A registered ‘trademark’ accords its owner a negative right to prevent third parties from inter alia adopting, using or registering an identical or a deceptively similar trademark. However, such a right is not absolute and subject to the exception of ‘fair use’. The doctrine of ‘fair use’ is encapsulated under Section 30 of the Trademarks Act, 1999 (“Act”), which is an affirmative defense available against a claim of infringement by the proprietor of a registered trademark.

 

Specifically, Section 30(1) of the Act lays down the following broad conditions: a) when the Usage is in accordance with the fair practices in the industrial or commercial matters [bona fide use]; b) when the Usage is not to take unfair advantage of or be detrimental to the distinctive character or repute of the trademark. ‘Fair use’ of a trademark by any party, other than the proprietor, may be broadly categorized into –

 

1) Descriptive fair use – which relates to using of a registered trademark in a descriptive manner i.e. used to the relation to the goods or services which then indicates the kind, quality, quantity, intended purpose, value, geographical origin, the time of production of goods or of a rendering of services or other characteristics of goods or services, under Section 30(2)(a) of the Act; and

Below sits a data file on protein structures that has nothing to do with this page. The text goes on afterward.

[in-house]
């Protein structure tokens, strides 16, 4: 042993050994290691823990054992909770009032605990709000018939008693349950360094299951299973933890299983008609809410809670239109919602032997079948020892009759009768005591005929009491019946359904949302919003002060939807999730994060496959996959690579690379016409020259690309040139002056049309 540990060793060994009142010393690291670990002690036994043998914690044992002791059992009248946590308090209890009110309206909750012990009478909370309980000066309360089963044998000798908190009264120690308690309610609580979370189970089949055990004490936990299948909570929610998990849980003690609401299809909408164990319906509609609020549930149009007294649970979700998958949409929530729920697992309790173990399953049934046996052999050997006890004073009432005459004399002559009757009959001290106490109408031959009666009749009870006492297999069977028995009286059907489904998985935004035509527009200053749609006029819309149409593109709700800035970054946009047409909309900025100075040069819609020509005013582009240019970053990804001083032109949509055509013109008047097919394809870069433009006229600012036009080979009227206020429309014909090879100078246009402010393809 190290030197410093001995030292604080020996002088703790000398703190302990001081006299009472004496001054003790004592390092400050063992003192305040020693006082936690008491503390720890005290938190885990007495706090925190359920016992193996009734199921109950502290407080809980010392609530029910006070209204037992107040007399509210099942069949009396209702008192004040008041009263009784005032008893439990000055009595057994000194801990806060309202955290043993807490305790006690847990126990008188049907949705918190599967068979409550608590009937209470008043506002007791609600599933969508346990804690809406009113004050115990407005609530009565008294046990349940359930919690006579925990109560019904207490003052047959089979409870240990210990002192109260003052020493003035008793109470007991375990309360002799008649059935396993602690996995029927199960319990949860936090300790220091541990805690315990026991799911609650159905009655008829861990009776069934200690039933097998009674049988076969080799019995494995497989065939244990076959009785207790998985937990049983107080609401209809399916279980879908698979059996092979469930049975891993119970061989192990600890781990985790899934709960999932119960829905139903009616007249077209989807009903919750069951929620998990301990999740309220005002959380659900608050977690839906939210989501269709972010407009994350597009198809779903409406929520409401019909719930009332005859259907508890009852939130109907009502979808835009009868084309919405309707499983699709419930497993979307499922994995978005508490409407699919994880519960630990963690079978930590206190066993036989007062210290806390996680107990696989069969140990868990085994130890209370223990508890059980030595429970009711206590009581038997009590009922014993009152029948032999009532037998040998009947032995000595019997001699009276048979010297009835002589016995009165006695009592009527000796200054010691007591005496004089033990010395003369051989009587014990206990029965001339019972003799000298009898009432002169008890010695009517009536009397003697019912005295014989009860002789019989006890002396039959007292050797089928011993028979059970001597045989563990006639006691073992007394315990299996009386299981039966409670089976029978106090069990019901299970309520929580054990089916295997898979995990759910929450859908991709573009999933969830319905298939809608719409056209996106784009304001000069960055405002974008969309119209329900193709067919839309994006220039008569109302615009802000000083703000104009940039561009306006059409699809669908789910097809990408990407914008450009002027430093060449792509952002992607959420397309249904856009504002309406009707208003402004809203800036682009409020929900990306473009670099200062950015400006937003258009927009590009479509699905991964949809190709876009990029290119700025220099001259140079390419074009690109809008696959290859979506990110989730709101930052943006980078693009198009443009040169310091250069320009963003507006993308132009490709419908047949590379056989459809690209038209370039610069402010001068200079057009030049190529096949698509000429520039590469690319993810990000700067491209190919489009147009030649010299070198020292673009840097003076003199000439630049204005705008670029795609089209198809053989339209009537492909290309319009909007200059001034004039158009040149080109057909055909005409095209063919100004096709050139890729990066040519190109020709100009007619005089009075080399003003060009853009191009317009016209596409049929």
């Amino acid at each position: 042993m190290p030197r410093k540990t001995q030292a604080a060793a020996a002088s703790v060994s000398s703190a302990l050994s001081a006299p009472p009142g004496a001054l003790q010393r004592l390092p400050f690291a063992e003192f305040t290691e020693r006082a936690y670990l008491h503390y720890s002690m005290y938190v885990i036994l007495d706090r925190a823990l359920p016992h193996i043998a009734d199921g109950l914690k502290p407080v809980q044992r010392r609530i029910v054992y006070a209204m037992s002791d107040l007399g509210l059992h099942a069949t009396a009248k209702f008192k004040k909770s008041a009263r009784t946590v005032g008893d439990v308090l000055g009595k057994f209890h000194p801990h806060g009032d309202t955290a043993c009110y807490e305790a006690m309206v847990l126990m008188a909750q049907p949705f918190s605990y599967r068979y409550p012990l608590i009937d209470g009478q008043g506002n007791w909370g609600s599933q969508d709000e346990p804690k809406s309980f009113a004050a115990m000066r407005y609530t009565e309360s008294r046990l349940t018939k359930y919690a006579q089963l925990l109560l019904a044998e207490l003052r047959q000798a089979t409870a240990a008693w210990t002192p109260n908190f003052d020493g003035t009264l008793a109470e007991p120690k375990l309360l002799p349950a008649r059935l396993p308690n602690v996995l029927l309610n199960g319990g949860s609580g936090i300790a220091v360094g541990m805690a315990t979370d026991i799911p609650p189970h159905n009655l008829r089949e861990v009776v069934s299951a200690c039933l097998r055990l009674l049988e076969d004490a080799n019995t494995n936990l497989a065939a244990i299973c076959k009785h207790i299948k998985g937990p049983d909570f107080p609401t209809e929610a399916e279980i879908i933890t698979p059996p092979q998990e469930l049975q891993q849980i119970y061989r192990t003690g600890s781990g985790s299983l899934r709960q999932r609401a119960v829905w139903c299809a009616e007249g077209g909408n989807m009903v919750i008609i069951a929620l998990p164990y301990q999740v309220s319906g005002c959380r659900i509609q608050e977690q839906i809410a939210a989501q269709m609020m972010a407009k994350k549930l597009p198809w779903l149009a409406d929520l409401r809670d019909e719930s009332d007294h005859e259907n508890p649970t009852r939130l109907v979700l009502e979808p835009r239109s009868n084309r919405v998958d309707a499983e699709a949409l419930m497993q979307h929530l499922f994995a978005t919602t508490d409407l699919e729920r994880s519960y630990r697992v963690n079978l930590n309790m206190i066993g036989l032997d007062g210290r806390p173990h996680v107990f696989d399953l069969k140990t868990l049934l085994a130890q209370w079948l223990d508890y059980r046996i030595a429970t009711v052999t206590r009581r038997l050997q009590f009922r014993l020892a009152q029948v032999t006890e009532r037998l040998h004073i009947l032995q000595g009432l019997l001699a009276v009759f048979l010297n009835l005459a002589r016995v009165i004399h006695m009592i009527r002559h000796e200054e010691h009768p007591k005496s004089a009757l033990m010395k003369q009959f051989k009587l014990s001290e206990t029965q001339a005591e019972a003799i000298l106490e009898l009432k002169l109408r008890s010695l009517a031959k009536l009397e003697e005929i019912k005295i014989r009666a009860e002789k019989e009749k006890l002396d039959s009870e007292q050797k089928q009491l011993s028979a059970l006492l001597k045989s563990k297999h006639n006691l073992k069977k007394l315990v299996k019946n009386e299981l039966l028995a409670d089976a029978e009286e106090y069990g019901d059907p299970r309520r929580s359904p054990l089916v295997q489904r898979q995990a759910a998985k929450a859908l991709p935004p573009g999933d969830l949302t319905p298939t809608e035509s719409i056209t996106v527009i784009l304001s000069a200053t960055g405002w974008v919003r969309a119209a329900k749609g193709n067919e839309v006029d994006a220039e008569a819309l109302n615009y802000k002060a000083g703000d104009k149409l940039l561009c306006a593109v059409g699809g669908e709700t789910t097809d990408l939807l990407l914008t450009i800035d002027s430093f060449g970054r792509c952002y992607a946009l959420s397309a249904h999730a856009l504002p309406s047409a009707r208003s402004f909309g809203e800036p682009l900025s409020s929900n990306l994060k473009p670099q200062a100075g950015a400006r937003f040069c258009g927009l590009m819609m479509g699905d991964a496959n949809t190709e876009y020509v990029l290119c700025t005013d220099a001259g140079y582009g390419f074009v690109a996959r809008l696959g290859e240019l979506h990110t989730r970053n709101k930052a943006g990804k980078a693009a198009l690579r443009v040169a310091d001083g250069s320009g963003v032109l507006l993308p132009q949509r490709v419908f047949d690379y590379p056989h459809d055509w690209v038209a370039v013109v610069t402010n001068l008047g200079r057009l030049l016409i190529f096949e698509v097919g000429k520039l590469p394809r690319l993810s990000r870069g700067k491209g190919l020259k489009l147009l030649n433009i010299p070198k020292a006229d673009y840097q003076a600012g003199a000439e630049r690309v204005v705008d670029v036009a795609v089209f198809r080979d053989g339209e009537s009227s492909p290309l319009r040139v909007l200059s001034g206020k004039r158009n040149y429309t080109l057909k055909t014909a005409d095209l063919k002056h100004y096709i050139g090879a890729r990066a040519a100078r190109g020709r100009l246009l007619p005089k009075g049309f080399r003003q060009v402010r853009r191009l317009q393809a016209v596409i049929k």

2) Nominative fair use – which relates to using of a registered trademark by a person in relation to goods adapted to form part of or to be accessories, provided it is ‘reasonably necessary’ in order to indicate that the goods so adapted are compatible with the goods sold under the trademark, under Section 30 (2)(d) of the Act. Nominative fair use generally applies to news, commentary, criticism, parody, comparative advertising and any other non-commercial use of a registered trademark.

 

In view of the foregoing, the key factors which the Courts in India look at for assessing the applicability of the ‘nominative fair use’ defense are –

(1) whether such use is bona fide and reasonably necessary for identification purposes.

(2) whether such use is intended to suggest sponsorship or endorsement with the proprietor.

(3) whether such use is likely to lead to consumer confusion or deception as to the source of origin

(4) the manner in which the brand owner’s trademark is used and whether stylization and font are copied. Indian Courts have reinforced that the defense of ‘nominative fair use’ is an exception to trademark infringement and therefore is limited in its applicability, aimed at protecting the rights and interest of the brand owner.

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